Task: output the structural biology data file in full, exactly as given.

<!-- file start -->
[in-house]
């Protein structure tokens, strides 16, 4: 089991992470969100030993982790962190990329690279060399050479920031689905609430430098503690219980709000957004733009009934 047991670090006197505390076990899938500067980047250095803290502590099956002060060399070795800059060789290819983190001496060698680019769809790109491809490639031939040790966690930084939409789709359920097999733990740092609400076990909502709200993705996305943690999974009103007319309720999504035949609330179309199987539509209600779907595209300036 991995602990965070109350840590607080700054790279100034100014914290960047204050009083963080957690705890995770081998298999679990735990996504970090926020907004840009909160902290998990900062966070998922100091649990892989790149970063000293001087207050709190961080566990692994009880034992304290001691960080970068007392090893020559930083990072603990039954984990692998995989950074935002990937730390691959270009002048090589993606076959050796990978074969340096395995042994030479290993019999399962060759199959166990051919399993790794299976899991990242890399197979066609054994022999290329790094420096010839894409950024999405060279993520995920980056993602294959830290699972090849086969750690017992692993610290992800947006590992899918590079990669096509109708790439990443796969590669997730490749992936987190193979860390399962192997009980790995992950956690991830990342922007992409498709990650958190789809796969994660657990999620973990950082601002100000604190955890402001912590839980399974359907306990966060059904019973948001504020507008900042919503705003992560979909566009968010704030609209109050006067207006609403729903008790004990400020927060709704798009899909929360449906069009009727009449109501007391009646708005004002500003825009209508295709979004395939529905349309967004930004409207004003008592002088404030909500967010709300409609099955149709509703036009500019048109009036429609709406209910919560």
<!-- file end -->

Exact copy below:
[in-house]
């Protein structure tokens, strides 16, 4: 089991992470969100030993982790962190990329690279060399050479920031689905609430430098503690219980709000957004733009009934 047991670090006197505390076990899938500067980047250095803290502590099956002060060399070795800059060789290819983190001496060698680019769809790109491809490639031939040790966690930084939409789709359920097999733990740092609400076990909502709200993705996305943690999974009103007319309720999504035949609330179309199987539509209600779907595209300036 991995602990965070109350840590607080700054790279100034100014914290960047204050009083963080957690705890995770081998298999679990735990996504970090926020907004840009909160902290998990900062966070998922100091649990892989790149970063000293001087207050709190961080566990692994009880034992304290001691960080970068007392090893020559930083990072603990039954984990692998995989950074935002990937730390691959270009002048090589993606076959050796990978074969340096395995042994030479290993019999399962060759199959166990051919399993790794299976899991990242890399197979066609054994022999290329790094420096010839894409950024999405060279993520995920980056993602294959830290699972090849086969750690017992692993610290992800947006590992899918590079990669096509109708790439990443796969590669997730490749992936987190193979860390399962192997009980790995992950956690991830990342922007992409498709990650958190789809796969994660657990999620973990950082601002100000604190955890402001912590839980399974359907306990966060059904019973948001504020507008900042919503705003992560979909566009968010704030609209109050006067207006609403729903008790004990400020927060709704798009899909929360449906069009009727009449109501007391009646708005004002500003825009209508295709979004395939529905349309967004930004409207004003008592002088404030909500967010709300409609099955149709509703036009500019048109009036429609709406209910919560």